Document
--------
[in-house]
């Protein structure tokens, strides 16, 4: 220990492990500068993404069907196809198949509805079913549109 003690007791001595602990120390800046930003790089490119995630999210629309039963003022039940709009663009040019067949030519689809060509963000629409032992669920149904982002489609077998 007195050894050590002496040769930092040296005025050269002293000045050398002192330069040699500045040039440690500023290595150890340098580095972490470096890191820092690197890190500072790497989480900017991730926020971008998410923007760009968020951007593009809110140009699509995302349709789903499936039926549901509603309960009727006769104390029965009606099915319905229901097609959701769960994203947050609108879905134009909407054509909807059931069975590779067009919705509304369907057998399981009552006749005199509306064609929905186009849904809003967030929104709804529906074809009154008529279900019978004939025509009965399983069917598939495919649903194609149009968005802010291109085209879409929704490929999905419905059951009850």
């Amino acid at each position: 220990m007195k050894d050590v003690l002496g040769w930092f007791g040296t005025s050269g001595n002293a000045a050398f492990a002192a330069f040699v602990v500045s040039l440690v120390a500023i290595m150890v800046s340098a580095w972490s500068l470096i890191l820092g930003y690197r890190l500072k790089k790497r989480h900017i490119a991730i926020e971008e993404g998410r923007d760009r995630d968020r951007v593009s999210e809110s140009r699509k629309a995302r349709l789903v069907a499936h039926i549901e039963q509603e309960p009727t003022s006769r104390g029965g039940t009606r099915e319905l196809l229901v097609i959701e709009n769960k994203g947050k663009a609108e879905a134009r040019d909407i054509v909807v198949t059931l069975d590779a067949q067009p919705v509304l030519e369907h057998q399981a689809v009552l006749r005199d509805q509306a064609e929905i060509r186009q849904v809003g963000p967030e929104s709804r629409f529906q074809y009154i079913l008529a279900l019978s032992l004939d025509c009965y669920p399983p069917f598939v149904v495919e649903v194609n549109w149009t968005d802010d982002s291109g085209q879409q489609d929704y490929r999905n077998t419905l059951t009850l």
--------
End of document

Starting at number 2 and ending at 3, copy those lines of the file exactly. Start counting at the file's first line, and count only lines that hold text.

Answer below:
């Protein structure tokens, strides 16, 4: 220990492990500068993404069907196809198949509805079913549109 003690007791001595602990120390800046930003790089490119995630999210629309039963003022039940709009663009040019067949030519689809060509963000629409032992669920149904982002489609077998 007195050894050590002496040769930092040296005025050269002293000045050398002192330069040699500045040039440690500023290595150890340098580095972490470096890191820092690197890190500072790497989480900017991730926020971008998410923007760009968020951007593009809110140009699509995302349709789903499936039926549901509603309960009727006769104390029965009606099915319905229901097609959701769960994203947050609108879905134009909407054509909807059931069975590779067009919705509304369907057998399981009552006749005199509306064609929905186009849904809003967030929104709804529906074809009154008529279900019978004939025509009965399983069917598939495919649903194609149009968005802010291109085209879409929704490929999905419905059951009850």
């Amino acid at each position: 220990m007195k050894d050590v003690l002496g040769w930092f007791g040296t005025s050269g001595n002293a000045a050398f492990a002192a330069f040699v602990v500045s040039l440690v120390a500023i290595m150890v800046s340098a580095w972490s500068l470096i890191l820092g930003y690197r890190l500072k790089k790497r989480h900017i490119a991730i926020e971008e993404g998410r923007d760009r995630d968020r951007v593009s999210e809110s140009r699509k629309a995302r349709l789903v069907a499936h039926i549901e039963q509603e309960p009727t003022s006769r104390g029965g039940t009606r099915e319905l196809l229901v097609i959701e709009n769960k994203g947050k663009a609108e879905a134009r040019d909407i054509v909807v198949t059931l069975d590779a067949q067009p919705v509304l030519e369907h057998q399981a689809v009552l006749r005199d509805q509306a064609e929905i060509r186009q849904v809003g963000p967030e929104s709804r629409f529906q074809y009154i079913l008529a279900l019978s032992l004939d025509c009965y669920p399983p069917f598939v149904v495919e649903v194609n549109w149009t968005d802010d982002s291109g085209q879409q489609d929704y490929r999905n077998t419905l059951t009850l």